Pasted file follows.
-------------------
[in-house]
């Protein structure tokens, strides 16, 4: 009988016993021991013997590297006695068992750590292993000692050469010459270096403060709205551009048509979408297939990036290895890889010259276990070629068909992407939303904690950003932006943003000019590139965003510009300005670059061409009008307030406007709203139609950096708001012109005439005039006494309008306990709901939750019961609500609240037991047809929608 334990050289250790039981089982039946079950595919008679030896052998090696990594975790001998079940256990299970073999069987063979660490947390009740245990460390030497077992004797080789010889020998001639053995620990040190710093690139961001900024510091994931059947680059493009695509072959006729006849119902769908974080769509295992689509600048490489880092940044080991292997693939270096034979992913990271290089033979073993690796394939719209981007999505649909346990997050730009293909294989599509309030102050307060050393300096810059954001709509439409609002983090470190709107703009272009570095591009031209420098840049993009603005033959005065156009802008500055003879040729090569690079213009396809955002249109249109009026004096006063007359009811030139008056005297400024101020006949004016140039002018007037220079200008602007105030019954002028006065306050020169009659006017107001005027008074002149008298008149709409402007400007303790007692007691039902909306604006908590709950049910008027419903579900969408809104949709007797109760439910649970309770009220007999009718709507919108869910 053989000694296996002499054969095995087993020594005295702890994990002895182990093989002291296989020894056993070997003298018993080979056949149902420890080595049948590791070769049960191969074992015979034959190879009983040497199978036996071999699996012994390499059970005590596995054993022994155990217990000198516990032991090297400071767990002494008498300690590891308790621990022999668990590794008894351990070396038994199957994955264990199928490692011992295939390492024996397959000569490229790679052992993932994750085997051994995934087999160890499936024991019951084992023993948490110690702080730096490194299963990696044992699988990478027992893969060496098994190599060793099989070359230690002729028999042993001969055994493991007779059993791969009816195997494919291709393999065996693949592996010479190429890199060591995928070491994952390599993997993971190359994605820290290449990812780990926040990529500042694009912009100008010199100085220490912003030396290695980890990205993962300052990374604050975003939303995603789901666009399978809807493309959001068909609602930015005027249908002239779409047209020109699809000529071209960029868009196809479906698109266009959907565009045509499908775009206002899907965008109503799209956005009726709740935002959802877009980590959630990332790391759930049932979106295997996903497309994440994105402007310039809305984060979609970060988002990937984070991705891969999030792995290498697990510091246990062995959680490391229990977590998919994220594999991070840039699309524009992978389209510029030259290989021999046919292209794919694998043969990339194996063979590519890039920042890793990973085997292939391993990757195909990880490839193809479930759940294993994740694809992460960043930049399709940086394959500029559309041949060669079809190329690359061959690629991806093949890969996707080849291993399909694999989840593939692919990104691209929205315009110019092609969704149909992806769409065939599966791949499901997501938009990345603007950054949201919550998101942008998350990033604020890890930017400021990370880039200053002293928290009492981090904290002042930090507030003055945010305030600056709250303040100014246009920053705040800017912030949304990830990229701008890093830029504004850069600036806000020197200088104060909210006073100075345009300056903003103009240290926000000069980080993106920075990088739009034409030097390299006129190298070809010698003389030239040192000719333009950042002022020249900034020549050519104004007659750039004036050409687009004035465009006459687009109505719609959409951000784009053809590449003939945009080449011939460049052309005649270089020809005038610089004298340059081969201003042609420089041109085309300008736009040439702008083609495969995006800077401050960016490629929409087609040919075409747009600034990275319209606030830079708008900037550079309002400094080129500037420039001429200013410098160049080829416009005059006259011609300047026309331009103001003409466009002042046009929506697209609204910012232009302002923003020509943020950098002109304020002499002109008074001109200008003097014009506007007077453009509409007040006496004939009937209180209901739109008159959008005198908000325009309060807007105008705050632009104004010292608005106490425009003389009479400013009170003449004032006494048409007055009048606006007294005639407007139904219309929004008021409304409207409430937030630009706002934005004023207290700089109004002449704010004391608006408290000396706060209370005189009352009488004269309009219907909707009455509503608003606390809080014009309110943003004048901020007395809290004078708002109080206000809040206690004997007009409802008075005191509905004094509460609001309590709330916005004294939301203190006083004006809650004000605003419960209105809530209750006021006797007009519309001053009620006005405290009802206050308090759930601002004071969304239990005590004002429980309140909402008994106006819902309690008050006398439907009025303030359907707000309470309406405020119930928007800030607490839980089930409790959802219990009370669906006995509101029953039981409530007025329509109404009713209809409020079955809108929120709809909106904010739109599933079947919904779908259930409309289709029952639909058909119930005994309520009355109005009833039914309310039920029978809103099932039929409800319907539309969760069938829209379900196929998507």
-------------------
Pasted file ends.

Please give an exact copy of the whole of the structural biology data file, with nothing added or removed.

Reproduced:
[in-house]
């Protein structure tokens, strides 16, 4: 009988016993021991013997590297006695068992750590292993000692050469010459270096403060709205551009048509979408297939990036290895890889010259276990070629068909992407939303904690950003932006943003000019590139965003510009300005670059061409009008307030406007709203139609950096708001012109005439005039006494309008306990709901939750019961609500609240037991047809929608 334990050289250790039981089982039946079950595919008679030896052998090696990594975790001998079940256990299970073999069987063979660490947390009740245990460390030497077992004797080789010889020998001639053995620990040190710093690139961001900024510091994931059947680059493009695509072959006729006849119902769908974080769509295992689509600048490489880092940044080991292997693939270096034979992913990271290089033979073993690796394939719209981007999505649909346990997050730009293909294989599509309030102050307060050393300096810059954001709509439409609002983090470190709107703009272009570095591009031209420098840049993009603005033959005065156009802008500055003879040729090569690079213009396809955002249109249109009026004096006063007359009811030139008056005297400024101020006949004016140039002018007037220079200008602007105030019954002028006065306050020169009659006017107001005027008074002149008298008149709409402007400007303790007692007691039902909306604006908590709950049910008027419903579900969408809104949709007797109760439910649970309770009220007999009718709507919108869910 053989000694296996002499054969095995087993020594005295702890994990002895182990093989002291296989020894056993070997003298018993080979056949149902420890080595049948590791070769049960191969074992015979034959190879009983040497199978036996071999699996012994390499059970005590596995054993022994155990217990000198516990032991090297400071767990002494008498300690590891308790621990022999668990590794008894351990070396038994199957994955264990199928490692011992295939390492024996397959000569490229790679052992993932994750085997051994995934087999160890499936024991019951084992023993948490110690702080730096490194299963990696044992699988990478027992893969060496098994190599060793099989070359230690002729028999042993001969055994493991007779059993791969009816195997494919291709393999065996693949592996010479190429890199060591995928070491994952390599993997993971190359994605820290290449990812780990926040990529500042694009912009100008010199100085220490912003030396290695980890990205993962300052990374604050975003939303995603789901666009399978809807493309959001068909609602930015005027249908002239779409047209020109699809000529071209960029868009196809479906698109266009959907565009045509499908775009206002899907965008109503799209956005009726709740935002959802877009980590959630990332790391759930049932979106295997996903497309994440994105402007310039809305984060979609970060988002990937984070991705891969999030792995290498697990510091246990062995959680490391229990977590998919994220594999991070840039699309524009992978389209510029030259290989021999046919292209794919694998043969990339194996063979590519890039920042890793990973085997292939391993990757195909990880490839193809479930759940294993994740694809992460960043930049399709940086394959500029559309041949060669079809190329690359061959690629991806093949890969996707080849291993399909694999989840593939692919990104691209929205315009110019092609969704149909992806769409065939599966791949499901997501938009990345603007950054949201919550998101942008998350990033604020890890930017400021990370880039200053002293928290009492981090904290002042930090507030003055945010305030600056709250303040100014246009920053705040800017912030949304990830990229701008890093830029504004850069600036806000020197200088104060909210006073100075345009300056903003103009240290926000000069980080993106920075990088739009034409030097390299006129190298070809010698003389030239040192000719333009950042002022020249900034020549050519104004007659750039004036050409687009004035465009006459687009109505719609959409951000784009053809590449003939945009080449011939460049052309005649270089020809005038610089004298340059081969201003042609420089041109085309300008736009040439702008083609495969995006800077401050960016490629929409087609040919075409747009600034990275319209606030830079708008900037550079309002400094080129500037420039001429200013410098160049080829416009005059006259011609300047026309331009103001003409466009002042046009929506697209609204910012232009302002923003020509943020950098002109304020002499002109008074001109200008003097014009506007007077453009509409007040006496004939009937209180209901739109008159959008005198908000325009309060807007105008705050632009104004010292608005106490425009003389009479400013009170003449004032006494048409007055009048606006007294005639407007139904219309929004008021409304409207409430937030630009706002934005004023207290700089109004002449704010004391608006408290000396706060209370005189009352009488004269309009219907909707009455509503608003606390809080014009309110943003004048901020007395809290004078708002109080206000809040206690004997007009409802008075005191509905004094509460609001309590709330916005004294939301203190006083004006809650004000605003419960209105809530209750006021006797007009519309001053009620006005405290009802206050308090759930601002004071969304239990005590004002429980309140909402008994106006819902309690008050006398439907009025303030359907707000309470309406405020119930928007800030607490839980089930409790959802219990009370669906006995509101029953039981409530007025329509109404009713209809409020079955809108929120709809909106904010739109599933079947919904779908259930409309289709029952639909058909119930005994309520009355109005009833039914309310039920029978809103099932039929409800319907539309969760069938829209379900196929998507």